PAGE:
Excruciatingly thin grizzly bears in Canada are fresh evidence of the dire consequences of climate change and vanishing food sources for wildlife.
The animal toll of catastrophic changes in the environment has been chronicled by Canadian photographer Rolf Hicker, who posted photos last month of a painfully thin grizzly sow and her two cubs near the shores of Canada’s Knight Inlet in British Columbia.
Salmon, a key food source for grizzlies, is at an all-time low, affected by climate change. Fisherman say the salmon population is the smallest they’ve seen in 50 years, according to CNN.
“The bears are starving and it breaks my heart seeing this unfold,” Hicker wrote on Facebook. “We saw this sow with her two little ones a couple of weeks ago and then we saw her again only a few days ago. I have no idea how she would make it through the winter without salmon.”
The photographer added: “I sure prefer to show you beautiful nice wildlife and nature pictures, but it is important and my duty as a photographer to show you this side too. We have to protect wild British Columbia salmon — NOW!”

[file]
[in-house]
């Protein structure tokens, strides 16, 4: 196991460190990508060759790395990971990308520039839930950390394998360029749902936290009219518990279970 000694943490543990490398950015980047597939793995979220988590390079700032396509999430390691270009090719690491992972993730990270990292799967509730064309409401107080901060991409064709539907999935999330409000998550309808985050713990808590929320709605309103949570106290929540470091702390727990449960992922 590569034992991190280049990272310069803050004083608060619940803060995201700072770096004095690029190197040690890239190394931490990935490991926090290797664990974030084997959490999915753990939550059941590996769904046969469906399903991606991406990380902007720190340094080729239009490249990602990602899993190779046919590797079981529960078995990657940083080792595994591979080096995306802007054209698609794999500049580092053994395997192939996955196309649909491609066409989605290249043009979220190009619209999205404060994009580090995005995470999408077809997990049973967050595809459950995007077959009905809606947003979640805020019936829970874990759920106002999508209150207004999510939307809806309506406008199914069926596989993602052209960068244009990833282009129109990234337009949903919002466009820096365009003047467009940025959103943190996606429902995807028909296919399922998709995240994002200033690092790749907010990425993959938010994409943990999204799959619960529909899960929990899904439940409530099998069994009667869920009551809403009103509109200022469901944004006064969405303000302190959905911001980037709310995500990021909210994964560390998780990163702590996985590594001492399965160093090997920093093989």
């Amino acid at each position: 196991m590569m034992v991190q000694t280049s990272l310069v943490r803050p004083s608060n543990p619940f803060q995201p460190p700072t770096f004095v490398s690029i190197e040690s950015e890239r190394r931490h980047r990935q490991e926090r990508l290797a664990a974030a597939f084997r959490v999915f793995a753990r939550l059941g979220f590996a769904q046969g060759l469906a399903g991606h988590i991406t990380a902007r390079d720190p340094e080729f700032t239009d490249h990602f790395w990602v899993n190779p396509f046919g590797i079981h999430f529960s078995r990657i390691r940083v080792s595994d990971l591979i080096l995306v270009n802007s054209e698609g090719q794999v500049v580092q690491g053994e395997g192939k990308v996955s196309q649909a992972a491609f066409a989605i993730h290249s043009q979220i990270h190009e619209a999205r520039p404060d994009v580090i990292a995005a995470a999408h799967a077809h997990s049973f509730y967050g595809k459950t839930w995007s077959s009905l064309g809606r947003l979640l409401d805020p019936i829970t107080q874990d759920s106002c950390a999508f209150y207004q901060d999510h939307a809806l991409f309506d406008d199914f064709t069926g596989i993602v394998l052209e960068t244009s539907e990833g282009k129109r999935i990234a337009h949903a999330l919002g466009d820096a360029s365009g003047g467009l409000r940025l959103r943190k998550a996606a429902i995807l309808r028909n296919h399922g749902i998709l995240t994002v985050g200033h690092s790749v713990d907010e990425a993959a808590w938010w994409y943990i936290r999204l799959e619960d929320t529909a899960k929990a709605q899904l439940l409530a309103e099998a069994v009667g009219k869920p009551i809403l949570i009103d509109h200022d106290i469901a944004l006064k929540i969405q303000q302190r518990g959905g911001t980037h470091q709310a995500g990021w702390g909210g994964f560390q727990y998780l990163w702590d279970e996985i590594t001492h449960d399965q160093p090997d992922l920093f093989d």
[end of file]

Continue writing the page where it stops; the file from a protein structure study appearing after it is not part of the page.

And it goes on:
Canada’s Mamalilikulla First Nation has been monitoring bears in the area for years. But their condition has drastically changed in the last few months, Jake Smith, the guardian watch manager for the Mamaliliklua, told CNN.
“The bears are in trouble,” Smith said.
Smith said when he first saw Hicker’s images he wanted to help the bears.
Smith arranged for 500 donated salmon to be distributed along the shore where grizzlies hunt, and the bears started eating immediately. “We were about 30 feet away from them,” Smith told CNN. “A little grizzly looked up at us and the mother bear came out to get the fish.”
Canada’s climate is warming twice as fast as the global average, devastating the salmon population, according to a report by Fisheries and Oceans Canada. Last month, a heat wave in Alaska killed large numbers of salmon.
It’s critical for grizzlies to fatten up now, before winter. The bears hibernate for up to seven months each year. During their sleep they live off the fat built up during the summer and fall.
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